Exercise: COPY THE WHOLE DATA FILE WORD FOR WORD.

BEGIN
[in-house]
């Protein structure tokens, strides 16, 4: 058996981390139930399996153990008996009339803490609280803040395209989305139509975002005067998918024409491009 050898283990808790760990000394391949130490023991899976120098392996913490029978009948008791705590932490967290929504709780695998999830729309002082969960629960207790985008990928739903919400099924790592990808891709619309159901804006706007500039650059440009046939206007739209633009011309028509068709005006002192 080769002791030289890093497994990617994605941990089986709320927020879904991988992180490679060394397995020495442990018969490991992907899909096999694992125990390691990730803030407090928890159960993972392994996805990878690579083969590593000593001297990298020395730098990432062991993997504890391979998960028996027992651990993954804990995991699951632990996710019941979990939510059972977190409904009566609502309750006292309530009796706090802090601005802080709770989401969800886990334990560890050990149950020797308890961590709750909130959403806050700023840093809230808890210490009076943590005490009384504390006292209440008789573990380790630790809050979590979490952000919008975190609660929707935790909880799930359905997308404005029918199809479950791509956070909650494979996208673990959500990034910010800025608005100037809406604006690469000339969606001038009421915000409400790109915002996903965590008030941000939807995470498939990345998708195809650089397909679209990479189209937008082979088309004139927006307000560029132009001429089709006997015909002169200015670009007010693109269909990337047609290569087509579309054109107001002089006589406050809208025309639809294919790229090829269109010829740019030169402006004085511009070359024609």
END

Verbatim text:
[in-house]
């Protein structure tokens, strides 16, 4: 058996981390139930399996153990008996009339803490609280803040395209989305139509975002005067998918024409491009 050898283990808790760990000394391949130490023991899976120098392996913490029978009948008791705590932490967290929504709780695998999830729309002082969960629960207790985008990928739903919400099924790592990808891709619309159901804006706007500039650059440009046939206007739209633009011309028509068709005006002192 080769002791030289890093497994990617994605941990089986709320927020879904991988992180490679060394397995020495442990018969490991992907899909096999694992125990390691990730803030407090928890159960993972392994996805990878690579083969590593000593001297990298020395730098990432062991993997504890391979998960028996027992651990993954804990995991699951632990996710019941979990939510059972977190409904009566609502309750006292309530009796706090802090601005802080709770989401969800886990334990560890050990149950020797308890961590709750909130959403806050700023840093809230808890210490009076943590005490009384504390006292209440008789573990380790630790809050979590979490952000919008975190609660929707935790909880799930359905997308404005029918199809479950791509956070909650494979996208673990959500990034910010800025608005100037809406604006690469000339969606001038009421915000409400790109915002996903965590008030941000939807995470498939990345998708195809650089397909679209990479189209937008082979088309004139927006307000560029132009001429089709006997015909002169200015670009007010693109269909990337047609290569087509579309054109107001002089006589406050809208025309639809294919790229090829269109010829740019030169402006004085511009070359024609």